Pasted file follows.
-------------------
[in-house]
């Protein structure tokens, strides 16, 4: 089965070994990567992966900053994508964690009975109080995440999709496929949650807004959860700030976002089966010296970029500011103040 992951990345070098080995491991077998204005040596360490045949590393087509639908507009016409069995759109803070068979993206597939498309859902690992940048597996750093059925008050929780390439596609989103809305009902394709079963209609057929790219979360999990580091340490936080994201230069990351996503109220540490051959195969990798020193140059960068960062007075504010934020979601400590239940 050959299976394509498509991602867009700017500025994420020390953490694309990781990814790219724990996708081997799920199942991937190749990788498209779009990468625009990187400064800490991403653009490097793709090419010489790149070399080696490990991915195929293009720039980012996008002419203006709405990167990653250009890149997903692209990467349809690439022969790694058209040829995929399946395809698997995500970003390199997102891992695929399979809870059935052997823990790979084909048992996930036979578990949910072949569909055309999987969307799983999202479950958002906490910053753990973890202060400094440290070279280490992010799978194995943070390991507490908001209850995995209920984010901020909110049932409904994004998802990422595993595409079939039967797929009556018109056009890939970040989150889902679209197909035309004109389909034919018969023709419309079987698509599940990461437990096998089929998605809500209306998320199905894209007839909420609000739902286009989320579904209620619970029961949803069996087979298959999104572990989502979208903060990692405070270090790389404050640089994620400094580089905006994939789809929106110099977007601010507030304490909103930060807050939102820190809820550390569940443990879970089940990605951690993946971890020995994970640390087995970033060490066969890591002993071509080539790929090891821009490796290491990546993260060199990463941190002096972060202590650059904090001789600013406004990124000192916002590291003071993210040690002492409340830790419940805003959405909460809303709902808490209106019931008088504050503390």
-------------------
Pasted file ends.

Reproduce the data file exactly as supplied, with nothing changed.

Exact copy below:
[in-house]
């Protein structure tokens, strides 16, 4: 089965070994990567992966900053994508964690009975109080995440999709496929949650807004959860700030976002089966010296970029500011103040 992951990345070098080995491991077998204005040596360490045949590393087509639908507009016409069995759109803070068979993206597939498309859902690992940048597996750093059925008050929780390439596609989103809305009902394709079963209609057929790219979360999990580091340490936080994201230069990351996503109220540490051959195969990798020193140059960068960062007075504010934020979601400590239940 050959299976394509498509991602867009700017500025994420020390953490694309990781990814790219724990996708081997799920199942991937190749990788498209779009990468625009990187400064800490991403653009490097793709090419010489790149070399080696490990991915195929293009720039980012996008002419203006709405990167990653250009890149997903692209990467349809690439022969790694058209040829995929399946395809698997995500970003390199997102891992695929399979809870059935052997823990790979084909048992996930036979578990949910072949569909055309999987969307799983999202479950958002906490910053753990973890202060400094440290070279280490992010799978194995943070390991507490908001209850995995209920984010901020909110049932409904994004998802990422595993595409079939039967797929009556018109056009890939970040989150889902679209197909035309004109389909034919018969023709419309079987698509599940990461437990096998089929998605809500209306998320199905894209007839909420609000739902286009989320579904209620619970029961949803069996087979298959999104572990989502979208903060990692405070270090790389404050640089994620400094580089905006994939789809929106110099977007601010507030304490909103930060807050939102820190809820550390569940443990879970089940990605951690993946971890020995994970640390087995970033060490066969890591002993071509080539790929090891821009490796290491990546993260060199990463941190002096972060202590650059904090001789600013406004990124000192916002590291003071993210040690002492409340830790419940805003959405909460809303709902808490209106019931008088504050503390």